Servatius v Alberni School District No. 70, 2022 BCCA 421: This British Columbia Court of Appeal (BCCA) case concerned whether a public elementary school infringed on the appellant’s freedom of religion by hosting two demonstrations of Indigenous cultural practices. The appellant argued that the lower court erred in finding that the Charter, specifically s. 2(a), was not engaged by the School District’s actions. The BCCA agreed with the lower court that there was no objective evidence to support the assertion that the appellant’s children had been compelled to participate in a religious ceremony. Nor did the state breach its duty of neutrality in hosting these demonstrations. The aim of the demonstrations was to advance multiculturalism and reconciliation, and to teach children tolerance, not to favour Indigenous beliefs over others.

Cambie Surgeries Corporation v British Columbia (Attorney General), 2022 BCCA 245: This British Columbia Court of Appeal (BCCA) case concerned the constitutionality of the Medicare Protection Act (MPA), which prevents residents of British Columbia from paying privately for healthcare. Corporate medical and individual plaintiffs claimed that this restriction violated their rights under ss.7 and 15 of the Charter, as it prevented patients from accessing healthcare even when the public system could not provide timely care. The BCCA dismissed the plaintiffs’ appeal. The majority held that although the impugned provisions affect some patients’ rights to life and security of the person, such deprivations are in accordance with the principles of fundamental justice. As such, the provisions were found to be not in violation of s.7 of the Charter. In her concurring reasons, Justice Fenlon found that the impugned provisions violate s.7 of the Charter, as the effects are grossly disproportionate to their object. However, she concluded that the breach is justified under section 1 of the Charter.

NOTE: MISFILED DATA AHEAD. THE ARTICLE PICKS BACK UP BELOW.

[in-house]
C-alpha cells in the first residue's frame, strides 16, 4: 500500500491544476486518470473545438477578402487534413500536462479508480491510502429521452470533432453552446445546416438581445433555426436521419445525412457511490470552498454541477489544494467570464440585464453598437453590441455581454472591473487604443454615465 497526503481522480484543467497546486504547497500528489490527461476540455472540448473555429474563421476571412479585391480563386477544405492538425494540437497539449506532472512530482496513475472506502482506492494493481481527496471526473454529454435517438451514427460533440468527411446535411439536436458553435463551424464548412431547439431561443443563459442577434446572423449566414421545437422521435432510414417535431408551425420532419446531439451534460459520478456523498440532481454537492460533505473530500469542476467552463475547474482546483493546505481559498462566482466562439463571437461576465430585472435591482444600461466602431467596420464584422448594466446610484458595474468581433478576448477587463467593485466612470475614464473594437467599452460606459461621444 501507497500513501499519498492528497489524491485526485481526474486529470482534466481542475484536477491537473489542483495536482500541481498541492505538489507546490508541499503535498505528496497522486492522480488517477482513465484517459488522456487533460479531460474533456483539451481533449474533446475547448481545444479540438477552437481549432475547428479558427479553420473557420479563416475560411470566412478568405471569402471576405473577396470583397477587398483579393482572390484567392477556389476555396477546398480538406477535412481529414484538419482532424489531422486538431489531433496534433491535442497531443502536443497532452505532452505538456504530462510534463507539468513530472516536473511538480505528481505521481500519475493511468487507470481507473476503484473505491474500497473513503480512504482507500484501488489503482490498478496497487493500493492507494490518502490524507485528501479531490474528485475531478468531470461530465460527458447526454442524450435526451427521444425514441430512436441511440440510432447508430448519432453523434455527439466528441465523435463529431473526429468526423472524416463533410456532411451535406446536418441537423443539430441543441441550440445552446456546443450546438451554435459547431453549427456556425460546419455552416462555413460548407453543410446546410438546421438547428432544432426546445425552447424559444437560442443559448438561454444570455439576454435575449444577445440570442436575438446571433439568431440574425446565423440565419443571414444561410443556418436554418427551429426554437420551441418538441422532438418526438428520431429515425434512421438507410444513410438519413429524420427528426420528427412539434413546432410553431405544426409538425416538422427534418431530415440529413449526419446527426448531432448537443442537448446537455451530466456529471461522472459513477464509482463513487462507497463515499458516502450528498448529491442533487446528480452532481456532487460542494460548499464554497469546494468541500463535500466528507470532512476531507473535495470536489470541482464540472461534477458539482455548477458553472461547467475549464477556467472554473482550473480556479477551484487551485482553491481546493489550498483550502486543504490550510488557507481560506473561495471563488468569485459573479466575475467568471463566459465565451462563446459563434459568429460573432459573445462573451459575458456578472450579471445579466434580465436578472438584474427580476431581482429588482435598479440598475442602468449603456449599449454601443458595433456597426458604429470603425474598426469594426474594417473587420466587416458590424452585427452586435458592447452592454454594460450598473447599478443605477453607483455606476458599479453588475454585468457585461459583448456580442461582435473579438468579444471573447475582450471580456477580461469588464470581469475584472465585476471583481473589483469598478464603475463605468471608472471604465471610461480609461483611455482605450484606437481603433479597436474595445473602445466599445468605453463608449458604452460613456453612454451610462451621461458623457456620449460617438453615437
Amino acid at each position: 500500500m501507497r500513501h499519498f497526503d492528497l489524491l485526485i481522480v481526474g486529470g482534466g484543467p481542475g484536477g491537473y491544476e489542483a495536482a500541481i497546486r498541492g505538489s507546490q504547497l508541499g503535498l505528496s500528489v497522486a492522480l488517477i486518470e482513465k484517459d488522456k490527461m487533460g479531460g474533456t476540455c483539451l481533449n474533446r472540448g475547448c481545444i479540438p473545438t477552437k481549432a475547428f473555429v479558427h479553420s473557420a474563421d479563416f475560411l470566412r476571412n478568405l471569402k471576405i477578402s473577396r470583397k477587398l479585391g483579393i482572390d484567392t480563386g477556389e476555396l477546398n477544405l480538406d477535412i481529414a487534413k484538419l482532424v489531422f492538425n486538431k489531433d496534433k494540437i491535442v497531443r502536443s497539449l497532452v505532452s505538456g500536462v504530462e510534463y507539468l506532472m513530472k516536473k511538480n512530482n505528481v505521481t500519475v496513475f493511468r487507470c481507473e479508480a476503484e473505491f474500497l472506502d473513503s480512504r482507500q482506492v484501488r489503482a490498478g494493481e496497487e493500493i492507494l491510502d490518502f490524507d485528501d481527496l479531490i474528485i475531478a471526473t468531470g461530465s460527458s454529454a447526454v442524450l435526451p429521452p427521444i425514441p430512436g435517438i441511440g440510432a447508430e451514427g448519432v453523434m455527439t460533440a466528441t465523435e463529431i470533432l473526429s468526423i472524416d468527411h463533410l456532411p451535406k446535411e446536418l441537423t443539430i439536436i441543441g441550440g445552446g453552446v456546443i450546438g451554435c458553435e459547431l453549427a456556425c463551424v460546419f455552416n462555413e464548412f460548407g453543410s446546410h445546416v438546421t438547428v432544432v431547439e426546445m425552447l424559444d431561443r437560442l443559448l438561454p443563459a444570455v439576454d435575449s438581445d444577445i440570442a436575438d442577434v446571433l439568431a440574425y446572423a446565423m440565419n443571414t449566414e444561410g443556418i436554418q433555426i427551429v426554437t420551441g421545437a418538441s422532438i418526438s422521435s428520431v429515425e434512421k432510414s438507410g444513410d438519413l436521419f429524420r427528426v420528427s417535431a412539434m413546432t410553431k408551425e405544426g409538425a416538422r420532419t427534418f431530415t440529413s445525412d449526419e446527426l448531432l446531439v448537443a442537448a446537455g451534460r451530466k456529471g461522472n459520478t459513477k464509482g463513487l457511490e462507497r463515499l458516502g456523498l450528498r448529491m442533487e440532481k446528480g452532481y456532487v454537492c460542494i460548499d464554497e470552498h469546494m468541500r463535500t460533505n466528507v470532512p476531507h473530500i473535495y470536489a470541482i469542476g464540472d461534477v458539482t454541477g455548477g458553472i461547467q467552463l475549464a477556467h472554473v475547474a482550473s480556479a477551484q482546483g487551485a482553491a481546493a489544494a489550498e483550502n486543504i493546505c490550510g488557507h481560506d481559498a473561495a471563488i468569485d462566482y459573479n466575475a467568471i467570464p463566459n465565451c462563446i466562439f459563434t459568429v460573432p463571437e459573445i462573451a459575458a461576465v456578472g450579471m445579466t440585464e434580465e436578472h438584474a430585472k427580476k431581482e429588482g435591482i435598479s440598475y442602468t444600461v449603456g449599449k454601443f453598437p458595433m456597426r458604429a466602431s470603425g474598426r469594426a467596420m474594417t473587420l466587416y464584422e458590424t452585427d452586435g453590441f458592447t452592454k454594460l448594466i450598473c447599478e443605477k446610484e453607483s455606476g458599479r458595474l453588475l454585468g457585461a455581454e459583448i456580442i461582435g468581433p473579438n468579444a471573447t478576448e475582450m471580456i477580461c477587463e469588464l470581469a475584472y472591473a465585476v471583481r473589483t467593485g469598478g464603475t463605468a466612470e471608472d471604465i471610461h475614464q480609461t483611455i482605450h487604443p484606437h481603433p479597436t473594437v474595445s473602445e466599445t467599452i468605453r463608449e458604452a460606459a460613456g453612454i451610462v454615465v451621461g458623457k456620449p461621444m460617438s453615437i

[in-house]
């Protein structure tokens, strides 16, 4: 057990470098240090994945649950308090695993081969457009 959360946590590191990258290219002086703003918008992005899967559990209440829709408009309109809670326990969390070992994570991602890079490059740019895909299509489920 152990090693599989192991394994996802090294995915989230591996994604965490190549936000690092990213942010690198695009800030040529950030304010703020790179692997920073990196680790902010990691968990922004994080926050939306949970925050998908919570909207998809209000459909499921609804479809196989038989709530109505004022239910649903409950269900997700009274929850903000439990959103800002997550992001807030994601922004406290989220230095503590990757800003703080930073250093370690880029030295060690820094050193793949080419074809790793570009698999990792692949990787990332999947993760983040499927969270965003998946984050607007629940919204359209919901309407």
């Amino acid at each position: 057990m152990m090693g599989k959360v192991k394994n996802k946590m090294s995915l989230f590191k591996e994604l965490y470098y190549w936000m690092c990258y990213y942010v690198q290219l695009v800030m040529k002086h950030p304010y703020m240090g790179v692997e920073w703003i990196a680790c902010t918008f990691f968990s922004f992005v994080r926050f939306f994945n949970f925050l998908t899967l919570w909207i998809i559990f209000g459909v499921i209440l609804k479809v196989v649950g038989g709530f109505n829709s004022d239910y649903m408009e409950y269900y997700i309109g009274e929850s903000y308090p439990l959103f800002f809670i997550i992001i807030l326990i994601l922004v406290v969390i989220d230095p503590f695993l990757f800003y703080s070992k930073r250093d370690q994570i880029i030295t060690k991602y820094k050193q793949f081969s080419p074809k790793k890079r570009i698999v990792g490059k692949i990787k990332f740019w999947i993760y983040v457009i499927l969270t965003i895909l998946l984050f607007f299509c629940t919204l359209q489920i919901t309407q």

Beaudoin v British Columbia (Attorney General), 2022 BCCA 427: This case concerned whether the orders made by the Provincial Health Officer (PHO) of British Columbia regarding the COVID-19 pandemic reflected a proportionate balancing of constitutional rights with the public health and safety objectives that animated them. The plaintiffs, including Mr. Beaudoin, an activist against COVID-related restrictions, and religious practitioners who defied the health orders, alleged that their rights under section 2 of the Charter had been unlawfully infringed. At the trial level, the plaintiffs’ claims were dismissed. Applying the Doré framework, the trial judge determined that the public health orders reflect a reasonable balancing of the Charter and the objectives underlying the orders. The British Columbia Court of Appeal (BCCA) upheld this decision, dismissing the appeal. The court first rejected Mr. Beaudoin’s appeal as moot since no one is prohibited from engaging in outdoor protests arising from pandemic-related public health orders. Next, concerning the religious practitioners, the court upheld the trial judge’s decision to apply the Doré framework in lieu of Oakes, as they were administrative decisions made through delegation of discretionary decision-making authority. However, they nonetheless engaged in analyses of both frameworks. Applying the Doré framework, the court found that the PHO was reasonable in concluding that the risk of transmission was unacceptably high when faith-based communities gathered for worship. The Oakes framework analysis also reached the same conclusion, as the salutary effects of the PHO’s orders outweighed the harms it caused.

Ontario Court of Appeal

Selkirk v. Ontario (Health and Long-Term Care)